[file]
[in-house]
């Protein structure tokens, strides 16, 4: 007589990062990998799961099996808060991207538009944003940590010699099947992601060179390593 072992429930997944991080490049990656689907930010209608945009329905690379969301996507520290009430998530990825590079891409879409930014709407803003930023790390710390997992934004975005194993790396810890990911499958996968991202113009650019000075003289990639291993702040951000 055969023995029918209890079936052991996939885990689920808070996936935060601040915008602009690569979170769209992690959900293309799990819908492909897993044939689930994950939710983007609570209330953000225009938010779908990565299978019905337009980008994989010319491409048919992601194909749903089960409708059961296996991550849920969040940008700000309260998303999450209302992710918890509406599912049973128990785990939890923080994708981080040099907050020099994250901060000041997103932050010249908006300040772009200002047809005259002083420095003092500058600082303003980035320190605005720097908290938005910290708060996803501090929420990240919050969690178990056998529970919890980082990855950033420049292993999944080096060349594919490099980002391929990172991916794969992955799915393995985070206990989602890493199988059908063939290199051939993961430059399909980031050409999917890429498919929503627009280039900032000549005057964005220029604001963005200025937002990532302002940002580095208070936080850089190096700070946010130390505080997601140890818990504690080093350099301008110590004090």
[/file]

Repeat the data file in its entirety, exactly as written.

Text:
[in-house]
């Protein structure tokens, strides 16, 4: 007589990062990998799961099996808060991207538009944003940590010699099947992601060179390593 072992429930997944991080490049990656689907930010209608945009329905690379969301996507520290009430998530990825590079891409879409930014709407803003930023790390710390997992934004975005194993790396810890990911499958996968991202113009650019000075003289990639291993702040951000 055969023995029918209890079936052991996939885990689920808070996936935060601040915008602009690569979170769209992690959900293309799990819908492909897993044939689930994950939710983007609570209330953000225009938010779908990565299978019905337009980008994989010319491409048919992601194909749903089960409708059961296996991550849920969040940008700000309260998303999450209302992710918890509406599912049973128990785990939890923080994708981080040099907050020099994250901060000041997103932050010249908006300040772009200002047809005259002083420095003092500058600082303003980035320190605005720097908290938005910290708060996803501090929420990240919050969690178990056998529970919890980082990855950033420049292993999944080096060349594919490099980002391929990172991916794969992955799915393995985070206990989602890493199988059908063939290199051939993961430059399909980031050409999917890429498919929503627009280039900032000549005057964005220029604001963005200025937002990532302002940002580095208070936080850089190096700070946010130390505080997601140890818990504690080093350099301008110590004090």